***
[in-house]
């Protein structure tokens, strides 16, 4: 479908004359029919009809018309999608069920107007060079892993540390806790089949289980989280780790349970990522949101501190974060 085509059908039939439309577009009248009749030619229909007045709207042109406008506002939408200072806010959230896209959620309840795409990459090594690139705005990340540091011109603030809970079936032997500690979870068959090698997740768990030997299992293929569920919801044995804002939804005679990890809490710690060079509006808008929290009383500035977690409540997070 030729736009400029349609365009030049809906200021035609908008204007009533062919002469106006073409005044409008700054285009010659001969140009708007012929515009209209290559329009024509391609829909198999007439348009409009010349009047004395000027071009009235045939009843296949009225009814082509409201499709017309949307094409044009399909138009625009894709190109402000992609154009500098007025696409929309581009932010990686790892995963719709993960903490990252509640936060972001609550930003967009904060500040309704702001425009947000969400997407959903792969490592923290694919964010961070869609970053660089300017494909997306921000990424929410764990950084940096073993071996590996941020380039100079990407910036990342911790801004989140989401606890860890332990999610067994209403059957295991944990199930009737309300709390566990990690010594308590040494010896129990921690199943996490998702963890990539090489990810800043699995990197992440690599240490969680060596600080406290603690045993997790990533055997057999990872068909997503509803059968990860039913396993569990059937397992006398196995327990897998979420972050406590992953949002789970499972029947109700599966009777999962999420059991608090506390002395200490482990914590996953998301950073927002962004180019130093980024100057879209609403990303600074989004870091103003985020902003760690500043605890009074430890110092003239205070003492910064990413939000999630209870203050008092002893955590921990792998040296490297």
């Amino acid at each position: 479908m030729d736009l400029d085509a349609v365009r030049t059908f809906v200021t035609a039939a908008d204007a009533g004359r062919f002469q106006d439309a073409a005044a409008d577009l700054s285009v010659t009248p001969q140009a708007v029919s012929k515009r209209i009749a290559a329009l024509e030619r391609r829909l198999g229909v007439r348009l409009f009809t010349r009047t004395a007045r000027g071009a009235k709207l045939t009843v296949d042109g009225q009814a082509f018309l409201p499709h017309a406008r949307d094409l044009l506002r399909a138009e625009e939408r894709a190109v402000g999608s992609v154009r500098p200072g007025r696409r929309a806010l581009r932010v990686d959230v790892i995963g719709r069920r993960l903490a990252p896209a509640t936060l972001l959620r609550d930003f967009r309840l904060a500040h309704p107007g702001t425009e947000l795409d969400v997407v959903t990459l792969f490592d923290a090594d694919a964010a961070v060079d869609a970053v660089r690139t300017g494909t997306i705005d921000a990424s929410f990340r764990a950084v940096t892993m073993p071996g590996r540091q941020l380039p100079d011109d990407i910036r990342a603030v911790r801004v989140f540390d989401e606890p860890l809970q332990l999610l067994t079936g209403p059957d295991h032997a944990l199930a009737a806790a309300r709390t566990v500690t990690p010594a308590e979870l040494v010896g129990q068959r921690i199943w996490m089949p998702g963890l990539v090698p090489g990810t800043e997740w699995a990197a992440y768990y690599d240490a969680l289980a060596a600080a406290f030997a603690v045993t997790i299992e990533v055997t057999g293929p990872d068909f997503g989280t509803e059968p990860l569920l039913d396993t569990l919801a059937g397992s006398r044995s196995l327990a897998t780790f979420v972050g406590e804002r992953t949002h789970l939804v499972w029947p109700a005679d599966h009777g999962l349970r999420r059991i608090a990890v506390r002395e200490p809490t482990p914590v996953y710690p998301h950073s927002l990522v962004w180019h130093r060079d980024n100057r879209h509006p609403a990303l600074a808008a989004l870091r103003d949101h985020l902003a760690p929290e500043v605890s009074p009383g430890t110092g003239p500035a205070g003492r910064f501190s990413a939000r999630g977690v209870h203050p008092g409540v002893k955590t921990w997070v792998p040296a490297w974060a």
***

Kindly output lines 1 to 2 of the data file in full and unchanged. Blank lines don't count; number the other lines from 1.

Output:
[in-house]
């Protein structure tokens, strides 16, 4: 479908004359029919009809018309999608069920107007060079892993540390806790089949289980989280780790349970990522949101501190974060 085509059908039939439309577009009248009749030619229909007045709207042109406008506002939408200072806010959230896209959620309840795409990459090594690139705005990340540091011109603030809970079936032997500690979870068959090698997740768990030997299992293929569920919801044995804002939804005679990890809490710690060079509006808008929290009383500035977690409540997070 030729736009400029349609365009030049809906200021035609908008204007009533062919002469106006073409005044409008700054285009010659001969140009708007012929515009209209290559329009024509391609829909198999007439348009409009010349009047004395000027071009009235045939009843296949009225009814082509409201499709017309949307094409044009399909138009625009894709190109402000992609154009500098007025696409929309581009932010990686790892995963719709993960903490990252509640936060972001609550930003967009904060500040309704702001425009947000969400997407959903792969490592923290694919964010961070869609970053660089300017494909997306921000990424929410764990950084940096073993071996590996941020380039100079990407910036990342911790801004989140989401606890860890332990999610067994209403059957295991944990199930009737309300709390566990990690010594308590040494010896129990921690199943996490998702963890990539090489990810800043699995990197992440690599240490969680060596600080406290603690045993997790990533055997057999990872068909997503509803059968990860039913396993569990059937397992006398196995327990897998979420972050406590992953949002789970499972029947109700599966009777999962999420059991608090506390002395200490482990914590996953998301950073927002962004180019130093980024100057879209609403990303600074989004870091103003985020902003760690500043605890009074430890110092003239205070003492910064990413939000999630209870203050008092002893955590921990792998040296490297």